Well, I looked through the hive pretty thoroughly this morning and have improved my outlook. There's apparently not a laying worker, and possibly a brand new queen. I didn't see her, but I did see a queen cell that was torn open at the bottom end. If she just recently emerged, how long would it take for her to mate and start laying? Or is it just a pipe dream? I saw no brood of any kind in the hive. All the drones and all the worker brood have now emerged, apparently. The mood of the hive seemed pretty good, but a little passive compared to my other hives. Any ideas? In other words, how long do I need to wait before getting a new queen? My beekeeper friend/ mentor said he will have some queens ready for sale in about 10 days.

    [This message has been edited by dragonfly (edited April 14, 2003).]

  9. #9
    Join Date
    Aug 2002
    Location
    Nehawka, Nebraska USA
    Posts
    46,593

    Post

    I'd say 13 to 16 days from the queen's emergence to seeing eggs. And that's if you have a good eye or dark comb so you can see them when they are that small. The queen is also hard to see at first because virgin queens are small compared to laying queens. Basiclly it's 30 days from when the egg was layed for this queen to when you are seeing her eggs.

  10. #10
    Join Date
    Mar 2003
    Location
    Wyoming MN
    Posts
    406

    Post

    Progress report.
    Dear Husband(also known as man who hates bees) picked up a new queen from my supplier on his way home from work today. Daughter (it's her hive) and I inspected the frame of brood we placed Sat. Night, saw no existing queen and the beginning of a queen cell or two. The hive is slightly chaotic, some honey and pollen in the brood nest, but the bees are actually quite calm. Put the new queen in in her little screen box, they were climbing all over her when I closed up the hive. If they have settled down by morning I will release her, otherwise give them 'till tomorrow night. Wish us luck!
    Michelle

  11. #11
    Join Date
    Sep 2001
    Location
    Neodesha, Ks
    Posts
    623

    Post

    Michell, I have read that you should let the bees release the new Queen. If you release her to soon they may kill her. My thoughts, Dale

  12. #12
    Join Date
    Mar 2003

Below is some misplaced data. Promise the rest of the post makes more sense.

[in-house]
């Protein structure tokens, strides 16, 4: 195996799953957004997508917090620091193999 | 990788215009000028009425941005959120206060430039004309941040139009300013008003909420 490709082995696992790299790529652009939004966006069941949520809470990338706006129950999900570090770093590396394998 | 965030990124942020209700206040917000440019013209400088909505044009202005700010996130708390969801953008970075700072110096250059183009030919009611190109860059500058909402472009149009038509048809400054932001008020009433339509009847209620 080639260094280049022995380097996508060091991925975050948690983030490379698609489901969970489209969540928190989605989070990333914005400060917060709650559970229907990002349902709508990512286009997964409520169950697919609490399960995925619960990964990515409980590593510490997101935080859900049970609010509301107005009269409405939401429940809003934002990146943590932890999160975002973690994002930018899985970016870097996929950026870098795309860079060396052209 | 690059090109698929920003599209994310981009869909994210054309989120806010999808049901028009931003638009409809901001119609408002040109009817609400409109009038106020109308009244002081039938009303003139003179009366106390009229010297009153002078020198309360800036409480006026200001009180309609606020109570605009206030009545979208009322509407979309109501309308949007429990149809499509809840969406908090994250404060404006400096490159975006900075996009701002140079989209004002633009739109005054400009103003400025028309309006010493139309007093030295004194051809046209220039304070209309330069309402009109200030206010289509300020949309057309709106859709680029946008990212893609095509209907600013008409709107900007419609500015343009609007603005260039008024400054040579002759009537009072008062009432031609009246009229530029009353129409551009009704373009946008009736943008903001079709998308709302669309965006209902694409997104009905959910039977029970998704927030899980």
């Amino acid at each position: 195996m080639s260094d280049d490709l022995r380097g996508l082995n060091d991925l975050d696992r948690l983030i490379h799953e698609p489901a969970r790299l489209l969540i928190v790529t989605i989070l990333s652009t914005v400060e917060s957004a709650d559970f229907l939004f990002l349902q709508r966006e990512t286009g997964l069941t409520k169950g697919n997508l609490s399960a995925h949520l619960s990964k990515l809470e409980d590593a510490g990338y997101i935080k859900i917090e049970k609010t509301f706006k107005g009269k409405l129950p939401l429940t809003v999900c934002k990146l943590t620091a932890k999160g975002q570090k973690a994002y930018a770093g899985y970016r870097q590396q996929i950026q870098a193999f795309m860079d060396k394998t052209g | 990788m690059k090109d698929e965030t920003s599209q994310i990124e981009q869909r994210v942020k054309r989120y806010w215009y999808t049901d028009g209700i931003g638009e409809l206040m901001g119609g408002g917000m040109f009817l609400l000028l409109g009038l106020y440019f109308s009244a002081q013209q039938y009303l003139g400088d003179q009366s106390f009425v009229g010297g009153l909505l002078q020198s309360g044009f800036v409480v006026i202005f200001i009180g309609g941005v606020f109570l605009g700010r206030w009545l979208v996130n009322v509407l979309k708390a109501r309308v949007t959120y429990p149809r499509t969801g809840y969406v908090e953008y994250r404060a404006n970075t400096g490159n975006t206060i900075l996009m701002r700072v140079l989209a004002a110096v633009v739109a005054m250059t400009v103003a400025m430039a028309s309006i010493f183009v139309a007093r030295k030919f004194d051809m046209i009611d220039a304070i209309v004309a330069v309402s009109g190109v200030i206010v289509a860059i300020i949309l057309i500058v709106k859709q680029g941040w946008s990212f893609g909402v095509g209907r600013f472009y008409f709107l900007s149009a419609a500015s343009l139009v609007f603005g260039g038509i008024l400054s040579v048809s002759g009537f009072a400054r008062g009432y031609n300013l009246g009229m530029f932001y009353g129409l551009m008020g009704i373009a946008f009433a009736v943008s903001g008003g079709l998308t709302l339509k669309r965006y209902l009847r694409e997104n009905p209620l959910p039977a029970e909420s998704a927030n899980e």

Location
    Wyoming MN
    Posts
    406

    Post

    Hi there,
    this queen is in a package with a cork in the bottom, not candy. Don't know if they would ever release her. I'm torn, I don't want to rush them, but every day counts right now....to quote beeman202 "I need a new queen yesterday" They have been queenless, so I'm thinking I'll just peek in they morning and see how they respond. If they have settled down, then I'll release her, if they are still all over her cage, then I will give them more time. Thanks for the caution.

  13. #13
    Join Date
    Jan 2003
    Location
    mn, wi, tx
    Posts
    174

    Post

    pop the cork out and stuff in a minature marshmallow. place the cage back in, the bees will calmly release her in 24 hrs., check in 48 that she really is released. a really nice soft marshmallow, not an old dry one.

  14. #14
    Join Date
    Jan 2003
    Location
    oneonta al.
    Posts
    848

    Post

    Michell: look at the cork end good,If it's the type of box with a hole on each(cork)end .most of the time they put the candy in then a cork.I'd just check the box over, Mark

  15. #15
    Join Date
    Mar 2003
    Location
    Wyoming MN
    Posts
    406

    Post

    Thanks for the marshmallow tip. I may try that this AM if I can get out there before work. None of the queens I have received have come with candy in them. With packages this isn't a big deal, I just quick release them when I hive them and haven't had a problem so far...With splits and requeening I don't usually try to rush the release, but I'm trying to beat a cold front that may not let me into the hive for another week. The mini marshmallow may do the trick though.

  16. #16
    Join Date
    Feb 2003
    Location
    lewisberry, Pa, usa
    Posts
    6,080

    Post

    Your going through one of the most rewarding areas of beekeeping. Its great to see this in action and be successful.
    I would of let the bees raise thier own queen and used a frame or two from another hive if new eggs were needed.
    Also, if the numbers decrease in this hive until the queen has new brood raised, swap out a couple more frames of brood from another strong hive and maintain good numbers. After all, this is the most important time to have a good honey harvest.


  17. #17
    Join Date
    Mar 2003
    Location
    Wyoming MN
    Posts
    406

    Post

    I considered letting them raise their own queen, but my local advisor (supplier) said that it's too early yet, and breeding would be a challenge. I can and will supplement with a couple extra frames of brood while this one is getting back on track though. I am seriously thinking about trying to raise my own queens and wintering them so I have new for next year. I have 3+ hives that I plan to split, and will probably pull frames for a couple extra nucs for extra queens next spring. So much fun, and so much to learn....
    I did manage to get in this morning and replace the cork with part of a marshmallow (had no minis, had to improvise)Which is a good thing, it started raining before I got home, and now they say snow again tomorrow.

    [This message has been edited by ChellesBees (edited April 15, 2003).]